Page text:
Now that it is open season on Livedoor, everybody knows that its president was ruthless and ambitious. But just how ambitious, wonders weekly AERA magazine, which claims that Takafumi Horie wanted Junichiro Koizumi’s job.
The 33-year-old IT entrepreneur had never even entered a voting booth until he decided to campaign in last September’s general election, says AERA.
But he jumped at the chance when Liberal Democratic Party secretary general, Tsutomu Takebe suggested that the experience of running in the campaign would open up a new world of possibilities.
Horie decided to run as an “independent” candidate but with the intention of siding with the LDP. He believed he would prove more popular than the man widely tipped as Koizumi’s successor, Shinzo Abe, the party’s chief cabinet secretary.
“Horie knew that Livedoor could not beat Yahoo! Japan in the portal site spectrum,” a Livedoor executive officer said at the end of last year. “But he believed that there was a post opening as deputy to Koizumi.
If elected, Horie thought he could slide in and take the prime minister’s post.”
When Horie found out that he had lost narrowly to veteran politician Shizuka Kamei in his hometown of Hiroshima, he shifted his interest and submerged himself in space travel. He told AERA magazine in an interview last year that he found it “boring” to discuss the state of Livedoor’s business.
“Small planets are more interesting,” Horie reportedly said. “We can build a hotel on one of them…and travel back and forth between the planet and Earth.”
Horie was always an odd person, says AERA, but he increasingly appeared to be losing his sanity as he struggled to find a niche that could boost his popularity. He may have been driven by his rivalry with Rakuten President Hiroshi Mikitani or Yoshiaki Murakami of Murakami Fund.
Horie partied hard almost every night with his young staff and ended up drifting away from his core business operation. He was found staggering and suffering from a serious hangover when he visited Fuji Television Co. at the end of last year.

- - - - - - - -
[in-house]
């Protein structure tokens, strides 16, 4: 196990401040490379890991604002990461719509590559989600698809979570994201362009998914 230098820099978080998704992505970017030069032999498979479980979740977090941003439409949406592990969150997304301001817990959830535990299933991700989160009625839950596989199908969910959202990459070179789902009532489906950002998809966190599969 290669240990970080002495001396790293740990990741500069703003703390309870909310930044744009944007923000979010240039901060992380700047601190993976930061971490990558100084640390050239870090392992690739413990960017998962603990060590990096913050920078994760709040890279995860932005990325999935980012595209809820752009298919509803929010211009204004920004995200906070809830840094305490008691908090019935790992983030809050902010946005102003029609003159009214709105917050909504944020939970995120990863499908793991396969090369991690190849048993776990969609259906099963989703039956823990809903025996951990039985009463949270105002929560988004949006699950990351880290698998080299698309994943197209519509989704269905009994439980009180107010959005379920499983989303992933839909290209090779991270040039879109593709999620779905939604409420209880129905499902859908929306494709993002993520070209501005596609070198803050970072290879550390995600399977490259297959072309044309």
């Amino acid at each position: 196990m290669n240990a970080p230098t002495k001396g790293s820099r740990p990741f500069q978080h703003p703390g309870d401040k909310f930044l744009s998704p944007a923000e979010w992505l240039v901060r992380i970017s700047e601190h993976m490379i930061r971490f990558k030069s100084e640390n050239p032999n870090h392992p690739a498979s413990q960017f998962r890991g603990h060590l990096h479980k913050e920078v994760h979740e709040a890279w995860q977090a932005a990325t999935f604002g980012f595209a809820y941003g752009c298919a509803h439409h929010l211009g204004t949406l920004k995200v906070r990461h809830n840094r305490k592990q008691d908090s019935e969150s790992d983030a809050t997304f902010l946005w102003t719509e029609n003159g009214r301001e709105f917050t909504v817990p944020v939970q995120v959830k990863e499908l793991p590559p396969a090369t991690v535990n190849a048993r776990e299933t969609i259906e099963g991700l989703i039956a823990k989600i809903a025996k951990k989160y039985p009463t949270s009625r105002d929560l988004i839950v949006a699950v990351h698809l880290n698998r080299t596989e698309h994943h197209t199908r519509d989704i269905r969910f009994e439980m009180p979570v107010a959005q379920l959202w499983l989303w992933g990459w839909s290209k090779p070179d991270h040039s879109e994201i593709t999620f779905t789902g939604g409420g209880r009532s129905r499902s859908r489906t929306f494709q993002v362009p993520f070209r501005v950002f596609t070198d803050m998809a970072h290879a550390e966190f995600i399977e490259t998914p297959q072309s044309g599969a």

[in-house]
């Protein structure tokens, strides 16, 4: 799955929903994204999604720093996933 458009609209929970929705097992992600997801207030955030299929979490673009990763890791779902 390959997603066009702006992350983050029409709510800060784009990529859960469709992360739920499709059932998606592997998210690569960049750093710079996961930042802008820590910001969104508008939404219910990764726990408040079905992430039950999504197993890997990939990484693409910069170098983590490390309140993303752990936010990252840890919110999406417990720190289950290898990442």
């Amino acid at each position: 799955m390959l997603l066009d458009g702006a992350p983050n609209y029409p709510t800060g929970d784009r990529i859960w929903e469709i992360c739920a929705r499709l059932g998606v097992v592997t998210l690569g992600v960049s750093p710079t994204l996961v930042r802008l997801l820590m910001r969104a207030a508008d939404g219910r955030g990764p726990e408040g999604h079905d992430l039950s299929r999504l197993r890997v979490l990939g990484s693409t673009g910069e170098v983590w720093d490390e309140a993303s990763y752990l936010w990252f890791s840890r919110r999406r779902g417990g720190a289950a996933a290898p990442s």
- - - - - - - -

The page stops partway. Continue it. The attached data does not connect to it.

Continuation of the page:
However, he never let go of the decision making rights of his presidential post or passed the responsibility for hiring staff and purchasing miscellaneous goods to other junior members of staff.
Behind the curtains, workers and executives of Livedoor whispered about the need to train and educate their boss properly, because he lacked the devotion and seriousness of a professional. But the fact is that Horie would never look for advice from anyone except for the popular television fortune-teller Kazuko Hosoki and songwriter Yasushi Akimoto.
Incidentally, Akimoto turns out to have been a major Livedoor stockholder, according to the magazine, with 1.5 million shares, which is more than double Horie’s share.
Many executives knew that the biggest risk to the company’s business and reputation was the president himself. AERA even goes as far as to say Horie resembles Aum Shinrikyo guru and convicted deathrow inmate Shoko Asahara. “Horie made himself into god,” the magazine quotes a Livedoor executive as saying.
But far from being just a lone loose canon, Horie was given a leg-up by the powerful, says the magazine. It was the deregulation in the 1990s that helped create the rich complacent businessman he became from the internet “otaku” he was.
When the Tokyo stock market opened the Mothers market in November 1999 for entrepreneurs and firms in the red, without setting any standard for net capital or profit, the seeds of the Horie monster were sown. Livedoor grew in just four years to a 4.7 billion-yen firm. The company acquired nearly 60 companies through stock deals, a practice newly adopted into the Japanese Commercial Code in only 1999.
It was Keidanren (Japan Business Federation) that demanded the deregulation of this Commercial Code and the LDP put its shoulder behind the changes, but Horie gained most advantage from it.
During the battle with Fuji Television, Horie is said to have secretly met Hiroshi Okuda, Keidanren chairman and Toyota Motors Co. president, to ask him to mediate a deal between himself and Hisashi Hieda of Fuji Television. Hieda politely refused Okuda’s intervention. But, for Horie, this was a way into Japan’s conservative business circle Keidanren.
Okuda is later quoted as saying that welcoming Livedoor into Keidanren was one of the biggest mistakes he ever made.
Horie focused so much on expanding his company through takeovers that he forgot to nurture its core business, AERA says, making profits by buying failing businesses cheap and selling shares via stock deals. Unlike Bill Gates of Microsoft Corp. or Steve Jobs of Apple Computer, Horie and his company had no technical expertise or products.
Even if the men in suits had not come calling on Horie in January, however, the writing may have been on the wall. Last year, Livedoor already had its clients canceling subscriptions because they could see the company was going downhill.